CHN Health Matters
Imagine lying in bed enjoying a night’s rest and suddenly being woken by a terrific pain on one side of the back that radiates to the abdomen and groin. There is a stone that formed in the kidney and it has shifted and started a journey down the small tube from the kidney to the bladder. The pain is coming in waves and makes you sick to your stomach to the point of vomiting.
No matter what position you are in or even if you lay perfectly still the pain won’t stop. You feel like you have to urinate often and the urine is tinged with blood. Your urinary tract is trying to force this hunk of minerals that feels like a ball of barbed wire down to the bladder. If you are lucky the stone completes its journey to the bladder and there is relief. You may see the stone after it passes and will marvel at how something the size of a rice kernel can cause so much pain. If you are not so lucky you may end up at the emergency room for help.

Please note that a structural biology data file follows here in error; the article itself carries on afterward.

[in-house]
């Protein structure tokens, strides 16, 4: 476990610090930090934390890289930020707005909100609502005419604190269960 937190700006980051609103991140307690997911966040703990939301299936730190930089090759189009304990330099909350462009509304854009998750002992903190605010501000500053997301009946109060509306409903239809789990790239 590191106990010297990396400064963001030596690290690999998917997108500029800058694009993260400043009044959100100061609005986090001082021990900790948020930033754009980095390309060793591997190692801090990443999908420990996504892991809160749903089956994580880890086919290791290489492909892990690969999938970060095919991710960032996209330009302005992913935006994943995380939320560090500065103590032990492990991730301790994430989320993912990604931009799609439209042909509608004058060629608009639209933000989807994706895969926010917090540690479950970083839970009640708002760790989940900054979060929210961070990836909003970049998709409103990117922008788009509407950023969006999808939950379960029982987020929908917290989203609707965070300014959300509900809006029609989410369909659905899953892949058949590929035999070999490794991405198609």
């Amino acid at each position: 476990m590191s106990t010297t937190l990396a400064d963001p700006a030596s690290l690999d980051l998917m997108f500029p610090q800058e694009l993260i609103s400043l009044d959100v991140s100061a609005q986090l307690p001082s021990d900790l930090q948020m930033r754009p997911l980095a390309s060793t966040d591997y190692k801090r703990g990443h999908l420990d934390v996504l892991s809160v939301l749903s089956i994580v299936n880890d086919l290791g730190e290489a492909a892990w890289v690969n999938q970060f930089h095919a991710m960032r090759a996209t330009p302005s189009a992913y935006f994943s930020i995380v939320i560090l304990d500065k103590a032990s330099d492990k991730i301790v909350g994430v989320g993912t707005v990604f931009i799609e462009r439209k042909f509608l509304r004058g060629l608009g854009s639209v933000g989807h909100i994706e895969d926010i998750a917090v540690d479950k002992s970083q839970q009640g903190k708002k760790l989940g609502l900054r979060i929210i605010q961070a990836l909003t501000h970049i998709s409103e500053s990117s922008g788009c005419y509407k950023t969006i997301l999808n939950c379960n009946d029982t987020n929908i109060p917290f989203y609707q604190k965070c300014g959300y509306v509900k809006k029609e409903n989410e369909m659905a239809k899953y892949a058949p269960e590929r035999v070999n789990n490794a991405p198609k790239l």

In 2009, there were about 1.3 million (3,600 per day) emergency room visits for kidney stones in the United States. About 1 in 11 people will experience a kidney stone sometime in their life. Stones tend to be more common in men, Caucasians, and obese people but can occur in anyone. Kidney stone pain tends to be acute and severe so the emergency room is commonly where kidney stone patients are seen.